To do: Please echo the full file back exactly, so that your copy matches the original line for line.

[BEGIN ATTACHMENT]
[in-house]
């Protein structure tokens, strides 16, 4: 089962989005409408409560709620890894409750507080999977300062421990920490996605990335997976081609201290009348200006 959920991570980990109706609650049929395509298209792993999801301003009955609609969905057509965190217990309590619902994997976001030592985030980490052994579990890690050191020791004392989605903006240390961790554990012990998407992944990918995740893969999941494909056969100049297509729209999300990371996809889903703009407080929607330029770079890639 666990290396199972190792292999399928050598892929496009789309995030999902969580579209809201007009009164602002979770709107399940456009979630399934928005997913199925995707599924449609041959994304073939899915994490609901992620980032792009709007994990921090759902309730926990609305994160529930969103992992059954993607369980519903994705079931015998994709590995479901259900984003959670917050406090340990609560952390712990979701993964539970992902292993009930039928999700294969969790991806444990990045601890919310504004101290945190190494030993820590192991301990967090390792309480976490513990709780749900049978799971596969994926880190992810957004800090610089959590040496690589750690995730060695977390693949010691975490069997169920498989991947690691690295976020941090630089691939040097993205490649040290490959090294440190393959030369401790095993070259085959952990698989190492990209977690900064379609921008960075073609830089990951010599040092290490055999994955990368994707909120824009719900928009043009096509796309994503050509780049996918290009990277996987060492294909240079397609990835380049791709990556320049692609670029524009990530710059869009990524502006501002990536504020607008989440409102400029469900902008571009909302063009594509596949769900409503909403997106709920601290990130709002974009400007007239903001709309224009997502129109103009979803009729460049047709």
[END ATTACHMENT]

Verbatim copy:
[in-house]
């Protein structure tokens, strides 16, 4: 089962989005409408409560709620890894409750507080999977300062421990920490996605990335997976081609201290009348200006 959920991570980990109706609650049929395509298209792993999801301003009955609609969905057509965190217990309590619902994997976001030592985030980490052994579990890690050191020791004392989605903006240390961790554990012990998407992944990918995740893969999941494909056969100049297509729209999300990371996809889903703009407080929607330029770079890639 666990290396199972190792292999399928050598892929496009789309995030999902969580579209809201007009009164602002979770709107399940456009979630399934928005997913199925995707599924449609041959994304073939899915994490609901992620980032792009709007994990921090759902309730926990609305994160529930969103992992059954993607369980519903994705079931015998994709590995479901259900984003959670917050406090340990609560952390712990979701993964539970992902292993009930039928999700294969969790991806444990990045601890919310504004101290945190190494030993820590192991301990967090390792309480976490513990709780749900049978799971596969994926880190992810957004800090610089959590040496690589750690995730060695977390693949010691975490069997169920498989991947690691690295976020941090630089691939040097993205490649040290490959090294440190393959030369401790095993070259085959952990698989190492990209977690900064379609921008960075073609830089990951010599040092290490055999994955990368994707909120824009719900928009043009096509796309994503050509780049996918290009990277996987060492294909240079397609990835380049791709990556320049692609670029524009990530710059869009990524502006501002990536504020607008989440409102400029469900902008571009909302063009594509596949769900409503909403997106709920601290990130709002974009400007007239903001709309224009997502129109103009979803009729460049047709």